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Archive for the ‘Pre-kindergarten’ Category

“Early-childhood education is one of the few spots where Singapore is not yet a world leader. In 2012 the Economist Intelligence Unit ranked Singapore 29th in the world in terms of its early-childhood education system; the United States ranked 24th. Yet the reaction between the two countries could not be starker. What went largely unremarked in the U.S. became an urgent national call to action in Singapore. As a result, the government has announced new funding initiatives for subsidies for parents and childcare centers, new sources of scholarship money for teachers, and the creation of new preschools and kindergartens.”

“Inspiring a World of Good Through Early-Childhood Education in Singapore,” a Huffington Post article by Jackie Jenkins-Scott, president of Wheelock College, January 29, 2015

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Andy Hargreaves, professor  at Boston College's Lynch School of Education. Photo: Alyssa Haywoode for Strategies for Children

Andy Hargreaves, professor at Boston College’s Lynch School of Education. Photo: Alyssa Haywoode for Strategies for Children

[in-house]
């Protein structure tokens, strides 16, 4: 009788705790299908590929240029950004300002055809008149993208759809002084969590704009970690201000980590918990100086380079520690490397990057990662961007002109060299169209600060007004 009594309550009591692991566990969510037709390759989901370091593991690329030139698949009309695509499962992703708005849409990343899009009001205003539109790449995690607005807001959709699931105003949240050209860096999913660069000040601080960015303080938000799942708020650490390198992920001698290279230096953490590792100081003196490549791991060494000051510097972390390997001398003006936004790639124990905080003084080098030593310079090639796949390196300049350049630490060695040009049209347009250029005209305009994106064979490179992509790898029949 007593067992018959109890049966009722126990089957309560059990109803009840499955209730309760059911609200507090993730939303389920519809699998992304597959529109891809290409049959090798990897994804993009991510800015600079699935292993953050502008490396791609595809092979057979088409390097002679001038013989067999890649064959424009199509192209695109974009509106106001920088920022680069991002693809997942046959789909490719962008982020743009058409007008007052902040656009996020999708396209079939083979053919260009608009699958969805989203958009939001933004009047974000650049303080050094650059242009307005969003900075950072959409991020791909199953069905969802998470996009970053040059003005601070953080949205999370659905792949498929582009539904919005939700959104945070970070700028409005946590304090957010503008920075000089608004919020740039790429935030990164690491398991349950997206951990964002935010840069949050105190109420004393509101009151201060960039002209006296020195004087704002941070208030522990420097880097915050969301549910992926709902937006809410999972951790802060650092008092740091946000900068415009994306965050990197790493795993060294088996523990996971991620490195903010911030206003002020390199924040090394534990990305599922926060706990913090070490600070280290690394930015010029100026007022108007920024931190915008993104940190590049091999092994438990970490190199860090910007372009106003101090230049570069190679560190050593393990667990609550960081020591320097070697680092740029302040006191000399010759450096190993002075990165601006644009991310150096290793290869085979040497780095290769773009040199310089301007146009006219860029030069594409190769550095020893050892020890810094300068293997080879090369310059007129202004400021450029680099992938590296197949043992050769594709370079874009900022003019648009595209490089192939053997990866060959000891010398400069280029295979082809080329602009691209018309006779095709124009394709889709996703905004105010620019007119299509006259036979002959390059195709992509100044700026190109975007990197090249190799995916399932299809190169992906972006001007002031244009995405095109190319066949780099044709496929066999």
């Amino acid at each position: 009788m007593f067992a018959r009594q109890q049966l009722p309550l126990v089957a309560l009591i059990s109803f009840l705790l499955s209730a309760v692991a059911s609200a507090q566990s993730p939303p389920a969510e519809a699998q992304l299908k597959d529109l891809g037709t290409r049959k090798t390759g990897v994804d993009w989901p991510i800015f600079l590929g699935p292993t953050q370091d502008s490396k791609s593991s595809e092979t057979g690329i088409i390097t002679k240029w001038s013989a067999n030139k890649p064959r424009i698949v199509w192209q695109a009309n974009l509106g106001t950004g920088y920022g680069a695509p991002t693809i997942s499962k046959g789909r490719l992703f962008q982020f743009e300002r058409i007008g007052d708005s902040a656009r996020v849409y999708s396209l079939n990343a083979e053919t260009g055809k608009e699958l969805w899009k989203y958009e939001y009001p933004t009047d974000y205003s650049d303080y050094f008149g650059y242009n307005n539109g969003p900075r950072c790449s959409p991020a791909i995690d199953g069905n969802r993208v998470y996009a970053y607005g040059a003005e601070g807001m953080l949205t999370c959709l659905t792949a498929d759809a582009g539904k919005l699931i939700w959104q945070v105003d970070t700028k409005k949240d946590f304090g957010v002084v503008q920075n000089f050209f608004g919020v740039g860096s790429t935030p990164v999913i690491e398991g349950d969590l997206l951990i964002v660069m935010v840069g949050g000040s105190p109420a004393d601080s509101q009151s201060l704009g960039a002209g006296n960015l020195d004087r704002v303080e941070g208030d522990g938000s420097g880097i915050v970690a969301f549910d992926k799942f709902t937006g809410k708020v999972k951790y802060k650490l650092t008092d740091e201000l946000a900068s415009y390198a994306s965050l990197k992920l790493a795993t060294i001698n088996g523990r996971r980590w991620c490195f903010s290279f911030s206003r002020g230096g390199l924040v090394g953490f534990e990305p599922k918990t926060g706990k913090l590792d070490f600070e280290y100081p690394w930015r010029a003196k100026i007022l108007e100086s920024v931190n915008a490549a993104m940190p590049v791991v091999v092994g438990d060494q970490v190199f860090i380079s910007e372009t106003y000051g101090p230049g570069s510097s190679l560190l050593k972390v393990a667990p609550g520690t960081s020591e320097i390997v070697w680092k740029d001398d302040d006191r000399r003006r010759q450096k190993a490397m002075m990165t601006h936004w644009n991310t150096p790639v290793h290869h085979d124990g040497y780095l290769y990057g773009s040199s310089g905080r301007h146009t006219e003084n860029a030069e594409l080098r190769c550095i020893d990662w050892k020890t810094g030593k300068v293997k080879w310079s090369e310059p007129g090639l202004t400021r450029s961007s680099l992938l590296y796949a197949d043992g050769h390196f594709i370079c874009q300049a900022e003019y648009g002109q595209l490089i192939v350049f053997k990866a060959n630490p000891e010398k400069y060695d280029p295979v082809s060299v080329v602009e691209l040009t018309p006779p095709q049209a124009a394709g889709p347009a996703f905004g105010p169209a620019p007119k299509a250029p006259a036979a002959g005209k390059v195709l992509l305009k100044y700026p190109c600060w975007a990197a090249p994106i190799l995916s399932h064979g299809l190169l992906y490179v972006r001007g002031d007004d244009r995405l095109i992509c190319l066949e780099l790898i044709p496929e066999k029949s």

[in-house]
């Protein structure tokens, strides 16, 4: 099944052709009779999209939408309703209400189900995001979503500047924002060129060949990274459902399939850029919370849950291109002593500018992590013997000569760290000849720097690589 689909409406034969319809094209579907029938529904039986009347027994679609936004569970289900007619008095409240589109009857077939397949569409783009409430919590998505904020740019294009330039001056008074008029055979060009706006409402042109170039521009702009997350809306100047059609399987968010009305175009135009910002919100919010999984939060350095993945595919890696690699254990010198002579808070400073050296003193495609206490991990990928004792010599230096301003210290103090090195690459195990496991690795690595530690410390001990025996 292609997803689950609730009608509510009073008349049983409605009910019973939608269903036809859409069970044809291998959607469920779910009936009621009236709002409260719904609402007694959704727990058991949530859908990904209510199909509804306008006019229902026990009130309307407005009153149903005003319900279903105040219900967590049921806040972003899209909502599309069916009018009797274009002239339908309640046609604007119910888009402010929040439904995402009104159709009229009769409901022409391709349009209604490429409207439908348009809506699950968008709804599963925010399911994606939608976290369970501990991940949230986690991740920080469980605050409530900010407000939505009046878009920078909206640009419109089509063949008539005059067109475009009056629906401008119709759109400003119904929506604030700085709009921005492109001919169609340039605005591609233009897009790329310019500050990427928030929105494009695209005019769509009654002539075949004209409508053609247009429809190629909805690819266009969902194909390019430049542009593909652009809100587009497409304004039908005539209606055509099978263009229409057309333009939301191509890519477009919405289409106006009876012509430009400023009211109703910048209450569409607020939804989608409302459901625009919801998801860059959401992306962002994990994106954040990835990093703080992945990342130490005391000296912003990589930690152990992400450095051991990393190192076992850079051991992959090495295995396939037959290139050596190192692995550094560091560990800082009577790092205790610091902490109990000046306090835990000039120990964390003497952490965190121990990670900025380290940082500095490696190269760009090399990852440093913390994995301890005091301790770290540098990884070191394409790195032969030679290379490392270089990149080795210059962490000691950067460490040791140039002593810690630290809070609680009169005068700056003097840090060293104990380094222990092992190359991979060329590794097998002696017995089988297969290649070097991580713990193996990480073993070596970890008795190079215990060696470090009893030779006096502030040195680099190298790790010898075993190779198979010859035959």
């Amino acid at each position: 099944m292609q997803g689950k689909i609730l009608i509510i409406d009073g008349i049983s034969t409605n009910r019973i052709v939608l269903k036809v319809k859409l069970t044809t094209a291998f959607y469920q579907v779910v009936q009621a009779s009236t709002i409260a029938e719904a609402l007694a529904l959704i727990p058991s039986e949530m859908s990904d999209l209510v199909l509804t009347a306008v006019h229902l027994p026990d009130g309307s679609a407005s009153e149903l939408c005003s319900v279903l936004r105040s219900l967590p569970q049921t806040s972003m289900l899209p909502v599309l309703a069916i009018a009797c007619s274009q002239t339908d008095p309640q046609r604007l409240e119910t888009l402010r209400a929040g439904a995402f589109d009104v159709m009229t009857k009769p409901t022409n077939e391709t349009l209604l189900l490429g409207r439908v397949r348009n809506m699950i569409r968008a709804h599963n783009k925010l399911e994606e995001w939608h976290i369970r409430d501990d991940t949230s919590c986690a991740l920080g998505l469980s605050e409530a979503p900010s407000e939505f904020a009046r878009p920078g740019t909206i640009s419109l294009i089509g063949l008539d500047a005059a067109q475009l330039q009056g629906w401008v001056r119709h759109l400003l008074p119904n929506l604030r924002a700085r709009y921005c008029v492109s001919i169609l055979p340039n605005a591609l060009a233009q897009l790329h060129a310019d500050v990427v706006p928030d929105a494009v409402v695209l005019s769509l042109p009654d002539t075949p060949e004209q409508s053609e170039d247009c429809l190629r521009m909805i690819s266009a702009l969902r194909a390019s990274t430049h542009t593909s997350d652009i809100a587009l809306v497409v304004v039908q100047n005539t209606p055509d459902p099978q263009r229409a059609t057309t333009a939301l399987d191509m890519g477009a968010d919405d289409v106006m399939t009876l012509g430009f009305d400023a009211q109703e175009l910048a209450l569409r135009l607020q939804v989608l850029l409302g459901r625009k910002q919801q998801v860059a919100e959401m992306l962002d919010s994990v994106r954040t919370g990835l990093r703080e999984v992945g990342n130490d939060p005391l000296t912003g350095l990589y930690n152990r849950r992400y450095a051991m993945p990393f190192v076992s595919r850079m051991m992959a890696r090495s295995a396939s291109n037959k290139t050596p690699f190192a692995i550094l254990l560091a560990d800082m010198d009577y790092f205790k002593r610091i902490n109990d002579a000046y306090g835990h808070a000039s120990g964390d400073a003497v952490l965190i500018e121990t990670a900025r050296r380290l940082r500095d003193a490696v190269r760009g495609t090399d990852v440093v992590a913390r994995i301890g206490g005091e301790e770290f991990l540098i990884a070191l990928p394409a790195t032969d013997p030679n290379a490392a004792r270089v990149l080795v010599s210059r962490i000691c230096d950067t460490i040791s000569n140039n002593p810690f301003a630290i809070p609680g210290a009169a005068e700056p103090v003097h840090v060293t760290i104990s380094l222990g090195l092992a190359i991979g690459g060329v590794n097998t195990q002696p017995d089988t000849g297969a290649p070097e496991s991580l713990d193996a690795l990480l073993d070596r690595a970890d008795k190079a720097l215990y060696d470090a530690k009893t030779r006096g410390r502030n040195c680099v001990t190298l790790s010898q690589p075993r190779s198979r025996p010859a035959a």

“The moment is ripe for more deliberate action in the early childhood sphere in Massachusetts,” according to a new report from the Rennie Center, a nonprofit organization that focuses on education research and policy.

The annual report — “Condition of Education (COE) in the Commonwealth Report: Priority Actions for a Statewide Agenda” — includes a data report and a policy action guide. Several research and policy organizations, including Strategies for Children, served on the report’s advisory committee.

Rennie released the report at a standing-room-only event at the Omni Parker Hotel that brought together Jim Peyser, the state’s new secretary of education with the chairs of the Boards of the Departments of Early Education and Care; Elementary and Secondary Education; and Higher Education.